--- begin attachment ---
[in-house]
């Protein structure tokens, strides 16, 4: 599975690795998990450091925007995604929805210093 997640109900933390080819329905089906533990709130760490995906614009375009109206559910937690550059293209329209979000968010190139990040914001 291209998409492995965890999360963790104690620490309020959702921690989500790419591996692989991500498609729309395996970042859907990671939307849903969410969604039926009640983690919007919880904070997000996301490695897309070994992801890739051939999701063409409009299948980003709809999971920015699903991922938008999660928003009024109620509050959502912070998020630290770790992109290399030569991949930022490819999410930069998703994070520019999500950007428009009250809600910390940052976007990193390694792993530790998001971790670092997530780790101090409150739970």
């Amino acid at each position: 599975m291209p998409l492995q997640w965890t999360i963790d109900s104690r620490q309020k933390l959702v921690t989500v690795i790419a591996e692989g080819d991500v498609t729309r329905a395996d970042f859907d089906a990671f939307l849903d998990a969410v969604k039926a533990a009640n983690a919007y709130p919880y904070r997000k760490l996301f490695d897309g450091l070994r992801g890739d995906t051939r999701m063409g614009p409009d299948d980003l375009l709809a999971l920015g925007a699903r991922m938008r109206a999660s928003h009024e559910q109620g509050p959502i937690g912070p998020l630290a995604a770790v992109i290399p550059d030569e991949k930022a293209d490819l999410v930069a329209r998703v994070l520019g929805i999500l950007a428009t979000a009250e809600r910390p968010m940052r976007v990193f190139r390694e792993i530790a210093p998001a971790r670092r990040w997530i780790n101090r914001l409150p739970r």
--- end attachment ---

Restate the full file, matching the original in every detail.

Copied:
[in-house]
């Protein structure tokens, strides 16, 4: 599975690795998990450091925007995604929805210093 997640109900933390080819329905089906533990709130760490995906614009375009109206559910937690550059293209329209979000968010190139990040914001 291209998409492995965890999360963790104690620490309020959702921690989500790419591996692989991500498609729309395996970042859907990671939307849903969410969604039926009640983690919007919880904070997000996301490695897309070994992801890739051939999701063409409009299948980003709809999971920015699903991922938008999660928003009024109620509050959502912070998020630290770790992109290399030569991949930022490819999410930069998703994070520019999500950007428009009250809600910390940052976007990193390694792993530790998001971790670092997530780790101090409150739970």
């Amino acid at each position: 599975m291209p998409l492995q997640w965890t999360i963790d109900s104690r620490q309020k933390l959702v921690t989500v690795i790419a591996e692989g080819d991500v498609t729309r329905a395996d970042f859907d089906a990671f939307l849903d998990a969410v969604k039926a533990a009640n983690a919007y709130p919880y904070r997000k760490l996301f490695d897309g450091l070994r992801g890739d995906t051939r999701m063409g614009p409009d299948d980003l375009l709809a999971l920015g925007a699903r991922m938008r109206a999660s928003h009024e559910q109620g509050p959502i937690g912070p998020l630290a995604a770790v992109i290399p550059d030569e991949k930022a293209d490819l999410v930069a329209r998703v994070l520019g929805i999500l950007a428009t979000a009250e809600r910390p968010m940052r976007v990193f190139r390694e792993i530790a210093p998001a971790r670092r990040w997530i780790n101090r914001l409150p739970r």